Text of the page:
If you're over 50, you'll come to this technology crosswalk sooner or later. Probably sooner.
It's that point in your life when you either embrace the latest technology or let the rest of the world pass you by.
Truth is, the Baby Boom Generation is standing at that corner right now, waiting for the light to change.
It's easy for us to say we've been there, done that. But the world is changing so rapidly that where you've been and what you've done doesn't matter as much anymore.
So, the choice is yours. Either you accept new things or you dig in your heels and grind to a halt.
But considering the economy and how much longer you might have to work, you may want to consider taking a giant step and crossing to the other side of the street.
Which is why I got a BlackBerry.
My new cell phone could likely dock the space shuttle if I just knew how to make the red light stop flashing.
The BlackBerry — part phone, computer, camera, geo-map, e-mailer, texter, alarm clock, tape recorder and nanny — is an amazing piece of electronic equipment that replaces things like, you know, secretaries, wives and other things you once depended on to run your life.
Granted, this little blinking, buzzing thing I now carry in my pocket can be an all-consuming obsession, if you let it.
It has been dubbed the CrackBerry because it's so addictive. But I'm determined not to let it dominate my existence. I would prefer that it enhance my career and personal life rather than turn me into a thumb-sucking zombie.
Experienced BlackBerry users snuffle a laugh when I say things like that. They see it as an instrument of death, the devil's tool, a replacement part for the brain they used to have.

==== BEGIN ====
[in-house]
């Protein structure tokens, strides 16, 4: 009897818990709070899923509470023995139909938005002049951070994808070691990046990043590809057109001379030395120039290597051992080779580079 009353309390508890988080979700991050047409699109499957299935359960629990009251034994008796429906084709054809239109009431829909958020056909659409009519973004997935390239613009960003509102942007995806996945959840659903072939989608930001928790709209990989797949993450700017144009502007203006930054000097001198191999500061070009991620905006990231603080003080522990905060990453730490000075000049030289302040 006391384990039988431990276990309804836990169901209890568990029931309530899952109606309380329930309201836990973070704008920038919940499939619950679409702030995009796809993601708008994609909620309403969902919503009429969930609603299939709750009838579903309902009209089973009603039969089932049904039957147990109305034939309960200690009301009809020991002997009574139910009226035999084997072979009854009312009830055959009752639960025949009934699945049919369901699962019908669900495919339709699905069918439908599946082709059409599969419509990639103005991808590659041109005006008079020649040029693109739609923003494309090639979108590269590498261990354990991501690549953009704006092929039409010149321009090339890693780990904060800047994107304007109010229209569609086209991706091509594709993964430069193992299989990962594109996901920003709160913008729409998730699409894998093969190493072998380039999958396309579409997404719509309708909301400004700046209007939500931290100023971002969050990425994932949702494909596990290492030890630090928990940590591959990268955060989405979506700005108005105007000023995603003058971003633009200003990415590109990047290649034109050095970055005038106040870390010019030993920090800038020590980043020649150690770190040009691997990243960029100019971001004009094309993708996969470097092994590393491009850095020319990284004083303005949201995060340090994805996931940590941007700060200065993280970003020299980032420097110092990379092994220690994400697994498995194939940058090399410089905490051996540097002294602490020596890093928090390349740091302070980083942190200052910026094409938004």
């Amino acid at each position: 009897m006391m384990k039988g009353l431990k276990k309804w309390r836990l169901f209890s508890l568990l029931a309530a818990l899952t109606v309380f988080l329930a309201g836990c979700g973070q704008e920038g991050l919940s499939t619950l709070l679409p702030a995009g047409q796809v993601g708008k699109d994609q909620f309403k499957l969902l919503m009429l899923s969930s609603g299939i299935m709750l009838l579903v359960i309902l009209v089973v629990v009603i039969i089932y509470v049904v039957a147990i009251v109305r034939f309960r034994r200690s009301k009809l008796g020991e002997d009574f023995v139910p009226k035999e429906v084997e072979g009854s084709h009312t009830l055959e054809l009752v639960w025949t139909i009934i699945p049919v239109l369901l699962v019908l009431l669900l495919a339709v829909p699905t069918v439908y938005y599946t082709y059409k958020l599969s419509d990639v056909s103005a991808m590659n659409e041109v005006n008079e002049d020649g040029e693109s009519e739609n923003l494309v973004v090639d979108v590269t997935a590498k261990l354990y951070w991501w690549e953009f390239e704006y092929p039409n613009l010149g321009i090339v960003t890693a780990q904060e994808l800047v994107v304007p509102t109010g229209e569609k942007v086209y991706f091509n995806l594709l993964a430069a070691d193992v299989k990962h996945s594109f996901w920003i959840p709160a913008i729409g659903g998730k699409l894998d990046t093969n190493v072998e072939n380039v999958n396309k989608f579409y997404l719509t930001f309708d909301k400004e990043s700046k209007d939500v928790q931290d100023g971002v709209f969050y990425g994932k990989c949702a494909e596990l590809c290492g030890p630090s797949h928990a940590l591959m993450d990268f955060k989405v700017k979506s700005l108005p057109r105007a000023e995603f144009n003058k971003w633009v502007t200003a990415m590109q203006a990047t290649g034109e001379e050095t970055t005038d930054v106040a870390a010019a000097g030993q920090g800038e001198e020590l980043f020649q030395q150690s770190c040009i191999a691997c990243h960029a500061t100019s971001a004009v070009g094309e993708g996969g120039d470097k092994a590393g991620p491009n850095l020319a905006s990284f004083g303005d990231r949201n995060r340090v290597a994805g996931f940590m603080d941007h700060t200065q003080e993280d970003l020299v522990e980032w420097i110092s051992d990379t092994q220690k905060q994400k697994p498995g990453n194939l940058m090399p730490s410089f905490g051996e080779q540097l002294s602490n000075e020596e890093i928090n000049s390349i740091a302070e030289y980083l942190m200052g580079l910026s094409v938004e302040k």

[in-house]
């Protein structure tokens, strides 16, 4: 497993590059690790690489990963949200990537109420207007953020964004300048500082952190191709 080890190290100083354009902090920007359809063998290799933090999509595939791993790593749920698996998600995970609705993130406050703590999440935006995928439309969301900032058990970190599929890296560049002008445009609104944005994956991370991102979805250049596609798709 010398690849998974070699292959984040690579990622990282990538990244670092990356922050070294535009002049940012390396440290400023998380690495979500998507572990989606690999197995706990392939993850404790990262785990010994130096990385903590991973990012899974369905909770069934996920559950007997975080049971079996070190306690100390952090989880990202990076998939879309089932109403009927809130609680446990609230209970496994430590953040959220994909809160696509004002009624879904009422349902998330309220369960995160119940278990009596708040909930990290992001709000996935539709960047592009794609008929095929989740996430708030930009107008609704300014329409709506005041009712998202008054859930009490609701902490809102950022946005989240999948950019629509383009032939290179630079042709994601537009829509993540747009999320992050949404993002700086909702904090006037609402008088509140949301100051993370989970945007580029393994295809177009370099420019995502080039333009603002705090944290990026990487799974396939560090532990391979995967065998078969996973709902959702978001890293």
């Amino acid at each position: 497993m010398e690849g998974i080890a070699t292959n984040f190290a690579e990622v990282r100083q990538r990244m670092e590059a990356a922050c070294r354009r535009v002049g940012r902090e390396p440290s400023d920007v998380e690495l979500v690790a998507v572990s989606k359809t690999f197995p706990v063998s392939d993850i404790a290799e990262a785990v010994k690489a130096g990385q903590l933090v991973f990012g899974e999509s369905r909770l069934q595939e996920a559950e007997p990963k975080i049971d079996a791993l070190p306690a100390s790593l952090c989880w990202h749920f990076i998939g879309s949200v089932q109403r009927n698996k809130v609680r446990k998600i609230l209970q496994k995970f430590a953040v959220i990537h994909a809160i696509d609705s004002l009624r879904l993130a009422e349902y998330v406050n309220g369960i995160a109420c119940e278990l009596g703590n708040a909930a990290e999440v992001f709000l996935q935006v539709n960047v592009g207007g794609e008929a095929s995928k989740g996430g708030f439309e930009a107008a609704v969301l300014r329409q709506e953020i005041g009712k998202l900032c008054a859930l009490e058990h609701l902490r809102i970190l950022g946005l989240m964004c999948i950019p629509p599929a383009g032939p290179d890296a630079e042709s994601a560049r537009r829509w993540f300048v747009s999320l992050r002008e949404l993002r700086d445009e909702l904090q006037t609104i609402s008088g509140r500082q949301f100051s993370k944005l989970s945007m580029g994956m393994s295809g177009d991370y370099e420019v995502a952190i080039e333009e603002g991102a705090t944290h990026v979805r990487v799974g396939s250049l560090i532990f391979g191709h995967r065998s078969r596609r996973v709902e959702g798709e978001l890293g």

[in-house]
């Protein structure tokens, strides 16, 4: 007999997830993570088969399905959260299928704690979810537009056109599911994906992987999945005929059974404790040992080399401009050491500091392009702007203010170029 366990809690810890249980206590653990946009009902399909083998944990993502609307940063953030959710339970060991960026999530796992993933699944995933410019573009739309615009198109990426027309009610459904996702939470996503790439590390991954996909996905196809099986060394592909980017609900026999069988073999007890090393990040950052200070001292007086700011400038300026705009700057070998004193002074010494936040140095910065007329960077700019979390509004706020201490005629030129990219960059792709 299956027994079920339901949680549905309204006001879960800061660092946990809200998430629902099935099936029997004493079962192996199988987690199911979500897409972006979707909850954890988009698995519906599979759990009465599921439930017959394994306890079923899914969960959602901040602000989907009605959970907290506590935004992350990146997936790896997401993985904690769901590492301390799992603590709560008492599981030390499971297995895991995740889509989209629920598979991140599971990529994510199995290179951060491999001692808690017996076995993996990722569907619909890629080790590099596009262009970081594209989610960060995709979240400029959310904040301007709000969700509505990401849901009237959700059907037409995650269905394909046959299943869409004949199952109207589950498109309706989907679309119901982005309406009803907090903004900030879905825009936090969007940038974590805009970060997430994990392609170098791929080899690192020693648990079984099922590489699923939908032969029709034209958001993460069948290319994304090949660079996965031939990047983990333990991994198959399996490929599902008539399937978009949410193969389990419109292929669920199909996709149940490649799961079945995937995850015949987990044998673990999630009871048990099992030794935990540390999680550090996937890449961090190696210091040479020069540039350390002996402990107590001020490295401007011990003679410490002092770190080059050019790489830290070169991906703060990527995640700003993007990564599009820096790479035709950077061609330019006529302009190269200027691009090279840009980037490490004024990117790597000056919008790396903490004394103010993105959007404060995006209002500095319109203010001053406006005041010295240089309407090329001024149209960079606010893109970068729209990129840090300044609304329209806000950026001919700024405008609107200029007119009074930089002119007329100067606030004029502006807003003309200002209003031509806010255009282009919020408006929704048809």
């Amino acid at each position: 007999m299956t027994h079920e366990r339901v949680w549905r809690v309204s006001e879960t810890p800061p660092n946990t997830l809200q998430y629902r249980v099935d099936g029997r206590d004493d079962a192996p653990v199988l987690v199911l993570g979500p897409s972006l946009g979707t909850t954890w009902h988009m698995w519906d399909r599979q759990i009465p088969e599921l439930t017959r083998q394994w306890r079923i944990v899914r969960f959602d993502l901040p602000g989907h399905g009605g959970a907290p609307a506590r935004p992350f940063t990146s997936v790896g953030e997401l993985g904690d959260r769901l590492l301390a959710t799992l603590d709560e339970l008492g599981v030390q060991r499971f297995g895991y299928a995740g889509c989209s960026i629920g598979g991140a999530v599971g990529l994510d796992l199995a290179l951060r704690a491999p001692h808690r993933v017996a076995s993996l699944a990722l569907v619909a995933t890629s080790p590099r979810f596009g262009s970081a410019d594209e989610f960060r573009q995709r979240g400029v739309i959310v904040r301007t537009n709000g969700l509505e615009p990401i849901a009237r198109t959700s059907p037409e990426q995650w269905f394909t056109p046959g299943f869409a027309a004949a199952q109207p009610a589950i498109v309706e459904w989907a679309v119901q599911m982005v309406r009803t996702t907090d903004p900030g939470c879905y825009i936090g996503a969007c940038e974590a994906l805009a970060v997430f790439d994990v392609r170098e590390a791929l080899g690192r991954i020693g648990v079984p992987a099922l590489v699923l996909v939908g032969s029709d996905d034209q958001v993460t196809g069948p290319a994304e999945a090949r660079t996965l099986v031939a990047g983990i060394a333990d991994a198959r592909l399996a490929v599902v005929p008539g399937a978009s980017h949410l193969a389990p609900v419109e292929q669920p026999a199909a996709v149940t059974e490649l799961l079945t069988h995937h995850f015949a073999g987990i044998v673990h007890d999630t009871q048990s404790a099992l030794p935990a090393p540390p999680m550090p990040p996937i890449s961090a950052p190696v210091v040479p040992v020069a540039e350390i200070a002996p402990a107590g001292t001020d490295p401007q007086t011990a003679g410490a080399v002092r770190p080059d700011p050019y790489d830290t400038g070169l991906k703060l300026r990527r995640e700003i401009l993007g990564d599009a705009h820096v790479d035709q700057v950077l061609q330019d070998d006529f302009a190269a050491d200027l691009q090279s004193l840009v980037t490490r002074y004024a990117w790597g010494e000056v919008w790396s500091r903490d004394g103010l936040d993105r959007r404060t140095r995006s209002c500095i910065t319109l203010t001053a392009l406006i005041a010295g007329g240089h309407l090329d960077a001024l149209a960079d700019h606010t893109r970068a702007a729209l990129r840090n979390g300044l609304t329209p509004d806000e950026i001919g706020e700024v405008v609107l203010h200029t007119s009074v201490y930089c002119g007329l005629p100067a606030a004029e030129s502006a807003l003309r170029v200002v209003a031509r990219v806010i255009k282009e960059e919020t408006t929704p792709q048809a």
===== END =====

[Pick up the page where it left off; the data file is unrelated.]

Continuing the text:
But it doesn't have to be that way? Does it?
Barely a week into the world of BlackBerry I've learned to do 10 things: Make and receive calls, send and receive e-mail and text messages, record interviews, zoom around the world map, maintain my calendar, keep addresses and phone numbers, take videos and pictures of my grandchildren, Google stuff on the Internet, and not to do any of these things while I'm driving.
I know this machine will do thousands of functions I haven't even imagined yet. And I suppose I could read the directions, but where's the fun in that?
Instead, I have my own form of BlackBerry kindergarten whereby I hang around other people with BlackBerries and ask them to teach me one new thing every day.
So far, it's working.
People are nice about sharing information. It's kind of like drug dealers giving away free samples in order to get you hooked on an expensive habit.
My main goal, however, is not to become one of those people. You know who I'm talking about. The ones who walk across the street during rush-hour traffic, thumbing their BlackBerry, never seeing the city bus that is about to disconnect their call, forever.